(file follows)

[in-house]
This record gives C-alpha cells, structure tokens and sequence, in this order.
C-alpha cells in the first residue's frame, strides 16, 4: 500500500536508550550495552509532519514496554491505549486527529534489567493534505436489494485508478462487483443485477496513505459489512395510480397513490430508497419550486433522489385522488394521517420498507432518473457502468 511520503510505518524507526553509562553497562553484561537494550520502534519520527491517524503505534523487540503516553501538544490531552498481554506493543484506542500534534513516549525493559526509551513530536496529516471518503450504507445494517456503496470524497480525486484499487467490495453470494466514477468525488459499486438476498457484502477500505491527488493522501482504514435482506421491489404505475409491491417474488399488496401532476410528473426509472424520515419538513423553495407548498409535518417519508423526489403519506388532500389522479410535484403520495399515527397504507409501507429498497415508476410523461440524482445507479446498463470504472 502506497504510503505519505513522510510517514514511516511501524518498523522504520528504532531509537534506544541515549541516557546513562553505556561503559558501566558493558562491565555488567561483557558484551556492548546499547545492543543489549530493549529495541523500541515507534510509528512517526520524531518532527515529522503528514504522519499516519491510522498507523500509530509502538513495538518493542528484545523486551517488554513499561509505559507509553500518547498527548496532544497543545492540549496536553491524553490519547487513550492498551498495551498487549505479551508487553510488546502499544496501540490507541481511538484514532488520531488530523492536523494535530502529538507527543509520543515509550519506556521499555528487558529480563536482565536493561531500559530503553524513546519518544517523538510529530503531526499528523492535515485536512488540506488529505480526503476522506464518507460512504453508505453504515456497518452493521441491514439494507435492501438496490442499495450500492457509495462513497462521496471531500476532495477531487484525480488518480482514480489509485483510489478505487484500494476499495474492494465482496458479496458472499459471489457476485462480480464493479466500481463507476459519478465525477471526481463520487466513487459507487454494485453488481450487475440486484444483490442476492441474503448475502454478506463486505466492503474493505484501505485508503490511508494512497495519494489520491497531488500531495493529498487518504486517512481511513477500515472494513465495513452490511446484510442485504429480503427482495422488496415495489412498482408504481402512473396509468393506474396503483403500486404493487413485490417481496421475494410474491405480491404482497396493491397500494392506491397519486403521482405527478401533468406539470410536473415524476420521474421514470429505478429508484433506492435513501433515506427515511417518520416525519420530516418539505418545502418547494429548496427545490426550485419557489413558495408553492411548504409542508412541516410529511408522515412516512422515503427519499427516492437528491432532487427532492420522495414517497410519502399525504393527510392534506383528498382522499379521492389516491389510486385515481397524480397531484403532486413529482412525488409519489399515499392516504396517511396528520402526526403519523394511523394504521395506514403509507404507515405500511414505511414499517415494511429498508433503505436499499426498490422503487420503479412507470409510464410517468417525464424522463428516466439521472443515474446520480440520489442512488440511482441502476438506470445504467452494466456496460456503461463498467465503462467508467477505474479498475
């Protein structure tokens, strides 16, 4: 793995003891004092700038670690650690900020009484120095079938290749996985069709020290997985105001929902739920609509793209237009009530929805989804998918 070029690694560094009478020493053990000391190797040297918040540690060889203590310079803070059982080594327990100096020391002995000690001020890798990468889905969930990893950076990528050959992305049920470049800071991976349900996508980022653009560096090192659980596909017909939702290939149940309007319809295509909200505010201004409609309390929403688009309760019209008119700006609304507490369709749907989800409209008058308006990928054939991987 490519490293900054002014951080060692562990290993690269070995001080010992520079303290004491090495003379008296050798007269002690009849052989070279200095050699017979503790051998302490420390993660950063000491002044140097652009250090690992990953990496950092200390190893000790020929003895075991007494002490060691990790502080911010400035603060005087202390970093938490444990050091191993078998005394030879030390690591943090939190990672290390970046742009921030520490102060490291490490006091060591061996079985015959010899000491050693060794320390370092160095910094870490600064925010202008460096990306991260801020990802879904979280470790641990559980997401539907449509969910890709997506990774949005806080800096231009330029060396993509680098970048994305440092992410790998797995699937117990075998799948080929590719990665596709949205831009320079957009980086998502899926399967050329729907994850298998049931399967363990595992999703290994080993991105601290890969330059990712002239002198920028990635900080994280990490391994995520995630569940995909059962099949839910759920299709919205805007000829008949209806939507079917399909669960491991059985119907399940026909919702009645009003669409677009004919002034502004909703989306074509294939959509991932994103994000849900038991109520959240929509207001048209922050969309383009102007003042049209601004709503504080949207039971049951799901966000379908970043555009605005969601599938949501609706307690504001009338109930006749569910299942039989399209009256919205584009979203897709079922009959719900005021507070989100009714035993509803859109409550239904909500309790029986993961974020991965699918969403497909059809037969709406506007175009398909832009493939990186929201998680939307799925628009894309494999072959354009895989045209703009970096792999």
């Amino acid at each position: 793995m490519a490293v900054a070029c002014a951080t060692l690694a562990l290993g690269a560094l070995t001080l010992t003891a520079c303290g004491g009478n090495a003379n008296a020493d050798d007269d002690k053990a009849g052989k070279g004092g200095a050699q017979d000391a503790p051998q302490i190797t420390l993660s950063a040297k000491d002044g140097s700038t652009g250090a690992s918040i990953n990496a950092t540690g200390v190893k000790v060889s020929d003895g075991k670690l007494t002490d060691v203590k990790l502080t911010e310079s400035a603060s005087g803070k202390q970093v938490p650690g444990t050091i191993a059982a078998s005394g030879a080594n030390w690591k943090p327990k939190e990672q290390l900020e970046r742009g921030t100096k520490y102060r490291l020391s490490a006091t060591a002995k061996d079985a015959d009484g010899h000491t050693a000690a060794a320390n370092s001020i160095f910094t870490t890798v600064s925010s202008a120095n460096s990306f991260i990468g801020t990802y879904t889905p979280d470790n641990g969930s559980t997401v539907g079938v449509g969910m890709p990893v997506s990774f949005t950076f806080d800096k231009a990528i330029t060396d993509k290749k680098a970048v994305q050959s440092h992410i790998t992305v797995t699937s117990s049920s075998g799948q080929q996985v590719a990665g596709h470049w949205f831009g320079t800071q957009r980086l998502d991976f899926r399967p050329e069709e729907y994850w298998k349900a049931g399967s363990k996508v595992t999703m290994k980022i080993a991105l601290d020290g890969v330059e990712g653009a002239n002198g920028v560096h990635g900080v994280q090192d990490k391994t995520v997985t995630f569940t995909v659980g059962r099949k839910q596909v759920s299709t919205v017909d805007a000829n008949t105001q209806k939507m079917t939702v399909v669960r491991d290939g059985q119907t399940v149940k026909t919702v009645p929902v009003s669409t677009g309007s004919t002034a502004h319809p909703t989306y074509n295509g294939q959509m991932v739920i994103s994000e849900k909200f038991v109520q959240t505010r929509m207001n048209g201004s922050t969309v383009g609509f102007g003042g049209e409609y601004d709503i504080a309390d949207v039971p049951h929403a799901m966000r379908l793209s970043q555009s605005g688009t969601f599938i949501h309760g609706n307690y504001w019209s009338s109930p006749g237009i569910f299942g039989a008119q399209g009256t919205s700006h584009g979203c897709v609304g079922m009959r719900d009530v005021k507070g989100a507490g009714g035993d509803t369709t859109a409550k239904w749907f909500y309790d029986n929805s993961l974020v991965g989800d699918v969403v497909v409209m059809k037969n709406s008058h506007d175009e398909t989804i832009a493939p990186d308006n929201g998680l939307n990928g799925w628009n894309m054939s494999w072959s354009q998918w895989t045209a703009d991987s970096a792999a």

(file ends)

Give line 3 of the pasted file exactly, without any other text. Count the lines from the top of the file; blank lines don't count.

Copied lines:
C-alpha cells in the first residue's frame, strides 16, 4: 500500500536508550550495552509532519514496554491505549486527529534489567493534505436489494485508478462487483443485477496513505459489512395510480397513490430508497419550486433522489385522488394521517420498507432518473457502468 511520503510505518524507526553509562553497562553484561537494550520502534519520527491517524503505534523487540503516553501538544490531552498481554506493543484506542500534534513516549525493559526509551513530536496529516471518503450504507445494517456503496470524497480525486484499487467490495453470494466514477468525488459499486438476498457484502477500505491527488493522501482504514435482506421491489404505475409491491417474488399488496401532476410528473426509472424520515419538513423553495407548498409535518417519508423526489403519506388532500389522479410535484403520495399515527397504507409501507429498497415508476410523461440524482445507479446498463470504472 502506497504510503505519505513522510510517514514511516511501524518498523522504520528504532531509537534506544541515549541516557546513562553505556561503559558501566558493558562491565555488567561483557558484551556492548546499547545492543543489549530493549529495541523500541515507534510509528512517526520524531518532527515529522503528514504522519499516519491510522498507523500509530509502538513495538518493542528484545523486551517488554513499561509505559507509553500518547498527548496532544497543545492540549496536553491524553490519547487513550492498551498495551498487549505479551508487553510488546502499544496501540490507541481511538484514532488520531488530523492536523494535530502529538507527543509520543515509550519506556521499555528487558529480563536482565536493561531500559530503553524513546519518544517523538510529530503531526499528523492535515485536512488540506488529505480526503476522506464518507460512504453508505453504515456497518452493521441491514439494507435492501438496490442499495450500492457509495462513497462521496471531500476532495477531487484525480488518480482514480489509485483510489478505487484500494476499495474492494465482496458479496458472499459471489457476485462480480464493479466500481463507476459519478465525477471526481463520487466513487459507487454494485453488481450487475440486484444483490442476492441474503448475502454478506463486505466492503474493505484501505485508503490511508494512497495519494489520491497531488500531495493529498487518504486517512481511513477500515472494513465495513452490511446484510442485504429480503427482495422488496415495489412498482408504481402512473396509468393506474396503483403500486404493487413485490417481496421475494410474491405480491404482497396493491397500494392506491397519486403521482405527478401533468406539470410536473415524476420521474421514470429505478429508484433506492435513501433515506427515511417518520416525519420530516418539505418545502418547494429548496427545490426550485419557489413558495408553492411548504409542508412541516410529511408522515412516512422515503427519499427516492437528491432532487427532492420522495414517497410519502399525504393527510392534506383528498382522499379521492389516491389510486385515481397524480397531484403532486413529482412525488409519489399515499392516504396517511396528520402526526403519523394511523394504521395506514403509507404507515405500511414505511414499517415494511429498508433503505436499499426498490422503487420503479412507470409510464410517468417525464424522463428516466439521472443515474446520480440520489442512488440511482441502476438506470445504467452494466456496460456503461463498467465503462467508467477505474479498475